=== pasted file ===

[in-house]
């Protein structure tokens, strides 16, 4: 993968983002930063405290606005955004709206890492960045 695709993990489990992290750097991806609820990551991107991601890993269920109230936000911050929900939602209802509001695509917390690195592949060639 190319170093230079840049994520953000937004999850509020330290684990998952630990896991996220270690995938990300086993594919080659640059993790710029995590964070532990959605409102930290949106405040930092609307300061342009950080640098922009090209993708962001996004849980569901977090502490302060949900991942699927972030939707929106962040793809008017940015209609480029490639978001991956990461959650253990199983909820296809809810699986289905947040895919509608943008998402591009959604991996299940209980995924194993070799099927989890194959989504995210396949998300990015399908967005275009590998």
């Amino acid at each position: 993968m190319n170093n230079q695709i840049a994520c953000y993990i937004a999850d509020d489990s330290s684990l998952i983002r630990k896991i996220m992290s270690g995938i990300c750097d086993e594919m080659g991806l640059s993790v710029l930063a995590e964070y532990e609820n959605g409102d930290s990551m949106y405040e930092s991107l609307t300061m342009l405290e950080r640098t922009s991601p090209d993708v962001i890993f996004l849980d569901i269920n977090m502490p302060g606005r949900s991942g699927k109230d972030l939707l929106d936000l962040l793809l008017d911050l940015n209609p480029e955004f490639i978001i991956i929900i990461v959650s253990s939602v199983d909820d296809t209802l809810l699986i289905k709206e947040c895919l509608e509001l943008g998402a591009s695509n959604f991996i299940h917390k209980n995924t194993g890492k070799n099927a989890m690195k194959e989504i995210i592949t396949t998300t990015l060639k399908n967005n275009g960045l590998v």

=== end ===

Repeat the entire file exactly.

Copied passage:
[in-house]
């Protein structure tokens, strides 16, 4: 993968983002930063405290606005955004709206890492960045 695709993990489990992290750097991806609820990551991107991601890993269920109230936000911050929900939602209802509001695509917390690195592949060639 190319170093230079840049994520953000937004999850509020330290684990998952630990896991996220270690995938990300086993594919080659640059993790710029995590964070532990959605409102930290949106405040930092609307300061342009950080640098922009090209993708962001996004849980569901977090502490302060949900991942699927972030939707929106962040793809008017940015209609480029490639978001991956990461959650253990199983909820296809809810699986289905947040895919509608943008998402591009959604991996299940209980995924194993070799099927989890194959989504995210396949998300990015399908967005275009590998």
């Amino acid at each position: 993968m190319n170093n230079q695709i840049a994520c953000y993990i937004a999850d509020d489990s330290s684990l998952i983002r630990k896991i996220m992290s270690g995938i990300c750097d086993e594919m080659g991806l640059s993790v710029l930063a995590e964070y532990e609820n959605g409102d930290s990551m949106y405040e930092s991107l609307t300061m342009l405290e950080r640098t922009s991601p090209d993708v962001i890993f996004l849980d569901i269920n977090m502490p302060g606005r949900s991942g699927k109230d972030l939707l929106d936000l962040l793809l008017d911050l940015n209609p480029e955004f490639i978001i991956i929900i990461v959650s253990s939602v199983d909820d296809t209802l809810l699986i289905k709206e947040c895919l509608e509001l943008g998402a591009s695509n959604f991996i299940h917390k209980n995924t194993g890492k070799n099927a989890m690195k194959e989504i995210i592949t396949t998300t990015l060639k399908n967005n275009g960045l590998v």